SACRAMENTO, Calif: It may be counterintuitive to think of Environmental Protection Agency Superfund sites as hotbeds of green technology. But as Air Force Real Property Agency representatives — responsible for buying, selling and managing Air Force property worldwide — continue cleaning, restoring and transferring property to local communities, five former California Air Force bases are attracting more clean, green businesses by the day.
McClellan and Mather in Sacramento, George in Victorville, Castle in Atwater, March in Riverside, and Norton in San Bernardino — all on the EPA’s National Priorities List due to pollution from former days — house a growing number of businesses promoting environmentally-friendly practices and products.
McClellan Park in Sacramento may be the green giant of the group, with numerous tenants on the leading edge of green technology. One is the 91,000-square-foot factory of ZETA Communities, manufacturers of “net-zero energy” homes, which produce as much energy as they use over the course of a year. Constructed in modules, the buildings use photovoltaic power, also known as solar power; Energy Star appliances; ultra-efficient insulation; and high-performance windows, among other features. ZETA Communities, headquartered in San Francisco, won Green Builder magazine’s 2009 Home of the Year Award for a 1,540-square-foot modular home now permanently located near a Bay Area Rapid Transit station in Oakland. Workers at the McClellan Park factory can produce five modules, the equivalent of two townhouses, per day.
ZETA also manufactures energy-efficient mixed-use facilities at McClellan and is planning to produce green housing and other buildings for various military bases around the U.S., according to Shilpa Sankaran, vice president of business operations and co-founder.
Technicians at Fiberwood LLC, also at McClellan, operate a successful business recycling 50-100 tons of newspaper per day into a product called hydroseed mulch. Mixed with whatever seeds a contractor wants to add, as well as water and fertilizer, it’s sprayed wet on highway embankments, large building sites, and sites damaged by fire to control erosion and dust. The mulch keeps the seeds wet to promote rapid germination. Fiberwood recently expanded to produce spray-on building insulation, called Kozi, also made of recycled materials, in this case denim and cardboard. “We’re using totally recycled material,” Stuart Douglass, president of Fiberwood said. “It’s absolutely natural and healthy.” The company is currently testing recycled paper animal bedding.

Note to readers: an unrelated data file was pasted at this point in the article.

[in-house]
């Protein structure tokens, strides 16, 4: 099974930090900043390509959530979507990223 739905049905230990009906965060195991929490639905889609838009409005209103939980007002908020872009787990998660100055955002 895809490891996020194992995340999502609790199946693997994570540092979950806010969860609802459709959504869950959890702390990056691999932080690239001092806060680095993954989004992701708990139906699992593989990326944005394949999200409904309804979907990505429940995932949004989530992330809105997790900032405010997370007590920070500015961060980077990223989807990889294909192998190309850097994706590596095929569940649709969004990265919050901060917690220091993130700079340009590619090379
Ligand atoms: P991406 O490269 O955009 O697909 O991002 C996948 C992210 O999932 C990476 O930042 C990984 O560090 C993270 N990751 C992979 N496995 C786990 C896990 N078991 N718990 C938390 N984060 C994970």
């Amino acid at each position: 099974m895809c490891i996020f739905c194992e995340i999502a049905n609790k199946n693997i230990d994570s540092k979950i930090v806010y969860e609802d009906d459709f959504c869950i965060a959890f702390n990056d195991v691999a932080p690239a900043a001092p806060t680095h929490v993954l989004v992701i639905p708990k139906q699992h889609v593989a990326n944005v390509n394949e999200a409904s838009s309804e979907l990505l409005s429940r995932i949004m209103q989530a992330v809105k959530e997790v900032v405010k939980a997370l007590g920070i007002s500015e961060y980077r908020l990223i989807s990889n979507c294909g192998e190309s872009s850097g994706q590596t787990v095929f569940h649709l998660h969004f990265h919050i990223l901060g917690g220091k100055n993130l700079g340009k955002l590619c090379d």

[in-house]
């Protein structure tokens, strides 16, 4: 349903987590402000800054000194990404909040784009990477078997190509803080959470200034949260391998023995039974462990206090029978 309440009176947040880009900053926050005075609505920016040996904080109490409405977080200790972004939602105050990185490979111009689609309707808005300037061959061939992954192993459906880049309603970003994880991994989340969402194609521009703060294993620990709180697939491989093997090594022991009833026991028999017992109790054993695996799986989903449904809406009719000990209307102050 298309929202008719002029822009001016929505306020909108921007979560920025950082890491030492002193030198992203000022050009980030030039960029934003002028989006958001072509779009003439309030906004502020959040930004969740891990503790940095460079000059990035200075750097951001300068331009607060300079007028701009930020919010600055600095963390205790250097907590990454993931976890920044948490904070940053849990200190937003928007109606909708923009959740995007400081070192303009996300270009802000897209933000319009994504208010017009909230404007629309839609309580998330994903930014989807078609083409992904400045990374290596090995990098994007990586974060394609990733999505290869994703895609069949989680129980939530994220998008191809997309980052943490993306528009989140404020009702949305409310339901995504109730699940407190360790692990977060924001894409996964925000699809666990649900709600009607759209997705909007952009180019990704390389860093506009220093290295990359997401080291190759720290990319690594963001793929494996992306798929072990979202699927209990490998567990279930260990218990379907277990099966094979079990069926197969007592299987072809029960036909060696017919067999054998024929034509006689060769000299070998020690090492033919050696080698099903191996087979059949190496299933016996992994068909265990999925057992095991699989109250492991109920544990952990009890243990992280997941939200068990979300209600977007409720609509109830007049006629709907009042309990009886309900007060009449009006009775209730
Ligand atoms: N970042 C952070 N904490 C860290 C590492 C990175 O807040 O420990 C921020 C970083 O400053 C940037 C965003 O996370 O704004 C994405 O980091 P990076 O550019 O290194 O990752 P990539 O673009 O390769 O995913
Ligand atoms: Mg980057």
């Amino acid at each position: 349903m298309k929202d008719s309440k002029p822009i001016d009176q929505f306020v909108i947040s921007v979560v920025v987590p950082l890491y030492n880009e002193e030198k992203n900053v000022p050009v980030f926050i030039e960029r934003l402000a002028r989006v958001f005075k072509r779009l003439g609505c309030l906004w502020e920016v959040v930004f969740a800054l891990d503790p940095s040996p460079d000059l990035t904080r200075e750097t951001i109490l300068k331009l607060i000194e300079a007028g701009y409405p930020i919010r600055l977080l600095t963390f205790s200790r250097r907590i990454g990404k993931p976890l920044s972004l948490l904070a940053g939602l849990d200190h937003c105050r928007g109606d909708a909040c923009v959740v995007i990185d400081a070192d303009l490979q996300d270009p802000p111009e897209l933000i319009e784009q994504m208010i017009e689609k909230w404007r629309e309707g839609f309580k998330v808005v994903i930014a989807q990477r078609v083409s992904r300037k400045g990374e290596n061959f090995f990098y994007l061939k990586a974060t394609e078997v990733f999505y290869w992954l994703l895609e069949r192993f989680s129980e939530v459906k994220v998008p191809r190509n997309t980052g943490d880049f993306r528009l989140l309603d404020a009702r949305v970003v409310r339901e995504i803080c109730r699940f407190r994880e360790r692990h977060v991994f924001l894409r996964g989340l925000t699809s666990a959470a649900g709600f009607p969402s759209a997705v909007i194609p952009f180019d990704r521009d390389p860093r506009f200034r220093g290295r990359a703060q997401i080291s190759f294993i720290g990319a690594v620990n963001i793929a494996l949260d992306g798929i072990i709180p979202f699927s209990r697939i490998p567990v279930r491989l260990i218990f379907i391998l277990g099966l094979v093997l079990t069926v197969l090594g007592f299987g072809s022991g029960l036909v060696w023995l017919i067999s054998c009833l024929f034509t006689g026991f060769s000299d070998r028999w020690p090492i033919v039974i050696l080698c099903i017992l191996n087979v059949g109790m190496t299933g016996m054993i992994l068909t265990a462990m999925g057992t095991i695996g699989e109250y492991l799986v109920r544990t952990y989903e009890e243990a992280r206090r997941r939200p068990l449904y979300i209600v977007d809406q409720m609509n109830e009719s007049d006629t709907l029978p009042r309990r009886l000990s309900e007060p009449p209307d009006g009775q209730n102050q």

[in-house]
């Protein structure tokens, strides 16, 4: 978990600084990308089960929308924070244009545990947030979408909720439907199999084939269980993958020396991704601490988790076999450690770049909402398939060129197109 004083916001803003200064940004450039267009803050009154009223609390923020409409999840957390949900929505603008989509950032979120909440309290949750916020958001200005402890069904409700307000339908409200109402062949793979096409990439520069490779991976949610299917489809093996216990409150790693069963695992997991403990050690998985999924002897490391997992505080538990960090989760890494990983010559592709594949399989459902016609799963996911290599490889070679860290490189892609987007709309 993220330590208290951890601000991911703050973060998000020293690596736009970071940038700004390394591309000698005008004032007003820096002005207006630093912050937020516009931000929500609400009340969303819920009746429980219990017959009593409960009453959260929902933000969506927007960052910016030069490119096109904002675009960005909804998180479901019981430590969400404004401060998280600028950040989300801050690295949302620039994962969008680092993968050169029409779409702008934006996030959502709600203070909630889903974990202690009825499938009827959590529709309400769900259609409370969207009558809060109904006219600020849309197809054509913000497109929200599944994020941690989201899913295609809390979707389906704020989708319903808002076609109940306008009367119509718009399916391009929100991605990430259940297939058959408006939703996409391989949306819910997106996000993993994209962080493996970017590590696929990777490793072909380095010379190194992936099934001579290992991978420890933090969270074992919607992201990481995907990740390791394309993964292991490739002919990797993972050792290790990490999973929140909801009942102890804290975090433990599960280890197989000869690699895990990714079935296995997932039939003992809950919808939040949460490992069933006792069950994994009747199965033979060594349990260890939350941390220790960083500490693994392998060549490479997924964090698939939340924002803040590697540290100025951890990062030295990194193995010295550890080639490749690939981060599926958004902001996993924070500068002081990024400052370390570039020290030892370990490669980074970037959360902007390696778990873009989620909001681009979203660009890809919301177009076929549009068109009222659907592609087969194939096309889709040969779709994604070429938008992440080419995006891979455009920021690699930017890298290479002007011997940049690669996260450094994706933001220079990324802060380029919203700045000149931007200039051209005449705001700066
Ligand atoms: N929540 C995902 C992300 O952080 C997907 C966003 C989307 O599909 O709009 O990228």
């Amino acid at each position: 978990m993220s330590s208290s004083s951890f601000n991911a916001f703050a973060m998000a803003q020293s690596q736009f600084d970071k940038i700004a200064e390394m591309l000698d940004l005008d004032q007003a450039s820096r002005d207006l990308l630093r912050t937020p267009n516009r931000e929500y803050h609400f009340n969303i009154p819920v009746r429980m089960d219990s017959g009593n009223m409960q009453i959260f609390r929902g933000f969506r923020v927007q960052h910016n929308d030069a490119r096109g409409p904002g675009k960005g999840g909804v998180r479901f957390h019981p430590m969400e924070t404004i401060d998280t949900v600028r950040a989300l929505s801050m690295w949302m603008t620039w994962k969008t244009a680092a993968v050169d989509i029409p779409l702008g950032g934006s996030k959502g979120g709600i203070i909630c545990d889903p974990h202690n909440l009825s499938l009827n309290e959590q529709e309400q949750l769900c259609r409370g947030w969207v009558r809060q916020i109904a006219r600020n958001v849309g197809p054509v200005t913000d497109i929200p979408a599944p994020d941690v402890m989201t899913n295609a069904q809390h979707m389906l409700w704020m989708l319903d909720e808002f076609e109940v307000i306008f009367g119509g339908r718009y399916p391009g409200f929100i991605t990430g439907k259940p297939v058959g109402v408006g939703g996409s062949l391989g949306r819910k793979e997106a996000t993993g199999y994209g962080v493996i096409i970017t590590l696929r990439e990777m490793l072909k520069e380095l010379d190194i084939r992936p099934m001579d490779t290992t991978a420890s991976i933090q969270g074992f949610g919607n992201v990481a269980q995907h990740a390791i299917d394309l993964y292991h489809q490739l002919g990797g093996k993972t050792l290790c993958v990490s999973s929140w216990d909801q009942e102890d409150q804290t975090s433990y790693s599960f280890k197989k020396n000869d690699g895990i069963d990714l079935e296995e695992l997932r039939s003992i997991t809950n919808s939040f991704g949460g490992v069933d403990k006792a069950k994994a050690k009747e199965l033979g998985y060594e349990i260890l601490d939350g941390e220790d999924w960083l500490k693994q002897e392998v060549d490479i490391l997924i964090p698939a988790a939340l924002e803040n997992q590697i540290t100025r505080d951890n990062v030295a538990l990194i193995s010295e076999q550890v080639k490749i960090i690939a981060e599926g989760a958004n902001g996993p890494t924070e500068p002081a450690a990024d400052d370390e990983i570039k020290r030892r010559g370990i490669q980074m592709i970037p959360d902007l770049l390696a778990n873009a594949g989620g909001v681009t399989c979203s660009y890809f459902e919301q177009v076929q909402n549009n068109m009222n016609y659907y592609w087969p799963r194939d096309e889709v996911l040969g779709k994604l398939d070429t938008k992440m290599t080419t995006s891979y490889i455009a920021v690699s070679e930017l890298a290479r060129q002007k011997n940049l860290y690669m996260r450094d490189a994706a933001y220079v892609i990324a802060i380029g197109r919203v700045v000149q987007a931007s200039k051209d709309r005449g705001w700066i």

McClellan is also the headquarters of Renewable Energy Institute International, which recently received a $20 million stimulus grant from the U.S. Department of Energy to build a biorefinery in Port of Toledo, Ohio. There, crop waste such as rice hulls will be converted into diesel fuel.
Ternion Bio-Industries, based in San Jose, established a research and development facility at McClellan, where the company recently built what’s believed to be the first commercial-scale bioreactor designed to use algae to reduce carbon emissions. The three-story tall reactor can grow the amount of algae produced in almost three acres of open ponds in less than 300 square feet. Future customers such as power plants and refineries will feed their CO2 emissions to the algae, which, like all plants, needs CO2 to live.